The Church of God in Michigan's Ministry to Ministers Fund now includes monies for Spiritual Direction, so ministers can meet with a spiritual director up to once/month for 12 months at no cost to them. If you would like to explore this possibility or would like to set up an initial webex visit to see if spiritual direction would be a good fit for you, please contact me at or 605-351-7121. I especially have a heart for pastors and ministers, as I have experienced both the joys and challenges of ministry, and have found that pastors often do not have someone who will ask them, "How is it with your soul?"

I am also available to lead practical workshops and retreat sessions at your church (or with a combined group of churches) on a variety of different spiritual practices and themes such as margin, balance, praying scripture, freedom in Christ, and different ways of connecting with God. Please feel free to reach out to me about resources or to discuss possibilities.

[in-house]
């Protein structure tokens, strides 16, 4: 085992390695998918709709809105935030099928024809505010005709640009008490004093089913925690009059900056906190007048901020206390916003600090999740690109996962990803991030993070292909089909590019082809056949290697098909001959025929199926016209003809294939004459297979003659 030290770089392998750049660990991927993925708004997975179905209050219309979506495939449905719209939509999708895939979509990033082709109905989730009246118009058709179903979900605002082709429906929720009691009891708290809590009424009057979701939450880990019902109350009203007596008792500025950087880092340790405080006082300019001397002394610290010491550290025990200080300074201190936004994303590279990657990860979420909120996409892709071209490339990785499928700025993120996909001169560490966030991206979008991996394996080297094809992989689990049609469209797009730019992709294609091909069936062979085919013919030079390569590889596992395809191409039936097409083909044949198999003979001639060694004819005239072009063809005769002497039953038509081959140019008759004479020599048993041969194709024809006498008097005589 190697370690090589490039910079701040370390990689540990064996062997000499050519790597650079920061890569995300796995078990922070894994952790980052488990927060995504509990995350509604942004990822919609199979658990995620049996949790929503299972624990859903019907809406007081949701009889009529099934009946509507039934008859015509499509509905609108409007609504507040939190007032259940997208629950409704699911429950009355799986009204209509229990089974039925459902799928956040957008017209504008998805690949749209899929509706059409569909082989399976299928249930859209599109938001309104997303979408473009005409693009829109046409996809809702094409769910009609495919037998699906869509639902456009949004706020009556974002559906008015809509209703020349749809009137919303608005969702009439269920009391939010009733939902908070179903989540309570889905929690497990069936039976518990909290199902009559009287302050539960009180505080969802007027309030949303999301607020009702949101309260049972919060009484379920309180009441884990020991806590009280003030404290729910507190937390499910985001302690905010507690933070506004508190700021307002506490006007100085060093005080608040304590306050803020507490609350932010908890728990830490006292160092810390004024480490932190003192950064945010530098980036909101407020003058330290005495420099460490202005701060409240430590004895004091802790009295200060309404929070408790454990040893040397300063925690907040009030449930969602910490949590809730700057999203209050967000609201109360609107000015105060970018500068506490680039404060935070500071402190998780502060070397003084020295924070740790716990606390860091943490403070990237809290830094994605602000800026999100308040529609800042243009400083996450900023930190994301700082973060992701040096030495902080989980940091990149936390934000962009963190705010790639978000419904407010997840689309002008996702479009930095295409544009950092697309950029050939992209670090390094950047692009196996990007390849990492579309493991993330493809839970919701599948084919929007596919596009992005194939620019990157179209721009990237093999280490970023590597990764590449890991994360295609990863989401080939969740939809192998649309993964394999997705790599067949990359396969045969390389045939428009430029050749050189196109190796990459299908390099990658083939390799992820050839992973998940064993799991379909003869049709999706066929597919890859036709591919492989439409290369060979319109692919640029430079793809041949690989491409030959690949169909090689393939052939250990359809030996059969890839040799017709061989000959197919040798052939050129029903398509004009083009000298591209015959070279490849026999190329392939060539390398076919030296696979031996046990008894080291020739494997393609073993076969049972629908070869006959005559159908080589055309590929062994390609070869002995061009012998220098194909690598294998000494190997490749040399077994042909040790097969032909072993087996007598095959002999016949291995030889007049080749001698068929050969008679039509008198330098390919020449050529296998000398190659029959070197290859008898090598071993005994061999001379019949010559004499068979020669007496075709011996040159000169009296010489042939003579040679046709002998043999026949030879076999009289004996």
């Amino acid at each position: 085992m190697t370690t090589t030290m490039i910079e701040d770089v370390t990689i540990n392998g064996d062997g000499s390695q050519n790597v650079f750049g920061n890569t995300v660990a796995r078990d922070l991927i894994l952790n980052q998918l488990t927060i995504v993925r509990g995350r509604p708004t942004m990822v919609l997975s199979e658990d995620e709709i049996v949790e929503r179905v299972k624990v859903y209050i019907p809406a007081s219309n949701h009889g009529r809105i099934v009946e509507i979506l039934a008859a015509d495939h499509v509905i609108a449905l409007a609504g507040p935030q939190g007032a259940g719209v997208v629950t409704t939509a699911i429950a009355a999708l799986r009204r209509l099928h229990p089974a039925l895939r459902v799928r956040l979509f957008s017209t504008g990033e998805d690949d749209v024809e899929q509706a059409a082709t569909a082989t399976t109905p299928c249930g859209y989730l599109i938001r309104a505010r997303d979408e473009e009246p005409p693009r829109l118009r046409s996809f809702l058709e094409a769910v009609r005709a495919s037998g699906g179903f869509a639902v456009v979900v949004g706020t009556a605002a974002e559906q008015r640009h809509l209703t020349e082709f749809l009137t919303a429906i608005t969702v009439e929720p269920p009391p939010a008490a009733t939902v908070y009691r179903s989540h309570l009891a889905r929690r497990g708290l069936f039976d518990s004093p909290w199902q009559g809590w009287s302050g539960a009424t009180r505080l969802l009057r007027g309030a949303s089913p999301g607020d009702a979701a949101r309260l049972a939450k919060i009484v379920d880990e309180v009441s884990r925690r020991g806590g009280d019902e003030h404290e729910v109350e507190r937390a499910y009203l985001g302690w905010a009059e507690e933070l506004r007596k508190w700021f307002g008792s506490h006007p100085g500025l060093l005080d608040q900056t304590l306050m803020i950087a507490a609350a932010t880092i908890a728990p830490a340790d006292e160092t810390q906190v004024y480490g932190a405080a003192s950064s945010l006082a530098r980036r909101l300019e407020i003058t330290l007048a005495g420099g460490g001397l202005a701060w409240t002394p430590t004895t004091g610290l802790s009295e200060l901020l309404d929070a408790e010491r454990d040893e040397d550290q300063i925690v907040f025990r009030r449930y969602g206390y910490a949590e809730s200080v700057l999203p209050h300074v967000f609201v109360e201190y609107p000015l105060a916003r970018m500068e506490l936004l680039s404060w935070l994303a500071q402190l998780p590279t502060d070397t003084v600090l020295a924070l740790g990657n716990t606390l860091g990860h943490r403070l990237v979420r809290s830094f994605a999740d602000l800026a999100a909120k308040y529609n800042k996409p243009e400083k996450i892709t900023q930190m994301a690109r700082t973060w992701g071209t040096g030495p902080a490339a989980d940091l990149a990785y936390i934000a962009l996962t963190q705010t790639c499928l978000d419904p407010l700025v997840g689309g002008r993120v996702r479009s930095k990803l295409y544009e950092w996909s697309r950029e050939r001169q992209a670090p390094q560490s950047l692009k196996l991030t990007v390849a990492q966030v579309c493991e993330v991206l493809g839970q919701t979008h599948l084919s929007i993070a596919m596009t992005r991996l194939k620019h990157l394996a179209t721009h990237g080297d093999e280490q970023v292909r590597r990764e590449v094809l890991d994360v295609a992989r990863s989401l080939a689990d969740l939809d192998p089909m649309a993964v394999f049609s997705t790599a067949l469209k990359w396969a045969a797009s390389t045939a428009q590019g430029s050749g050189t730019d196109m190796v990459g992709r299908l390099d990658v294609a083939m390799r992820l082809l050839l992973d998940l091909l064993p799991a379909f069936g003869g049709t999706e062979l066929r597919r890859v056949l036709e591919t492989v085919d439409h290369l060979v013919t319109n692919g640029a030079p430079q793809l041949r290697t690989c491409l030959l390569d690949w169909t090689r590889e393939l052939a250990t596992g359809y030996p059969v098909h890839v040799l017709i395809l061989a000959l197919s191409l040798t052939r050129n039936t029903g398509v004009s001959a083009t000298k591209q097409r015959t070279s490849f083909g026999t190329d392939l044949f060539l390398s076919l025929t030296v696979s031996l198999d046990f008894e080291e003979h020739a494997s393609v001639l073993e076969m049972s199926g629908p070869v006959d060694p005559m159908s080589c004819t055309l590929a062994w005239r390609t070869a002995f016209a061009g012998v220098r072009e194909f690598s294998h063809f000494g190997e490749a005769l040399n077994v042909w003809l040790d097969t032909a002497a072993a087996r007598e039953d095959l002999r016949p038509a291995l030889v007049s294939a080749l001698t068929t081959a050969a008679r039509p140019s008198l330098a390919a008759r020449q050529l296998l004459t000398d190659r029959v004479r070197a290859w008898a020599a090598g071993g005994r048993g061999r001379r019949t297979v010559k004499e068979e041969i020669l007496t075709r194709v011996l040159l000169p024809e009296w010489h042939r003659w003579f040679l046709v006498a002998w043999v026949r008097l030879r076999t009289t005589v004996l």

Thank you,
Sandy Kuepfer

February 7, 2022

Healing Our Divisions

This week, I watched a nine-minute monologue by comedian Trevor Noah, host of The Daily Show. In this monologue, he unpacks the recent apology by Joe Rogan related to covid-19 misinformation and the Spotify streaming platform. If you like, you can watch the monologue via this Facebook link, but fair warning: Trevor uses a fair amount of strong language, he makes some crude references, and he addresses controversial topics like vaccines, masks, and the 2020 presidential election from a point of view that may differ from your own. Here's the link:

I would like to highlight five statements Trevor made in this monologue, because these statements contain a lot of wisdom and can be helpful in our ongoing and necessary spiritual work of healing our divisions.

  • In this society we live in these days, who says, "I'm sorry, and I made a mistake, and I don't have all the answers"? People don't say that anymore. Nobody admits to making mistakes anymore.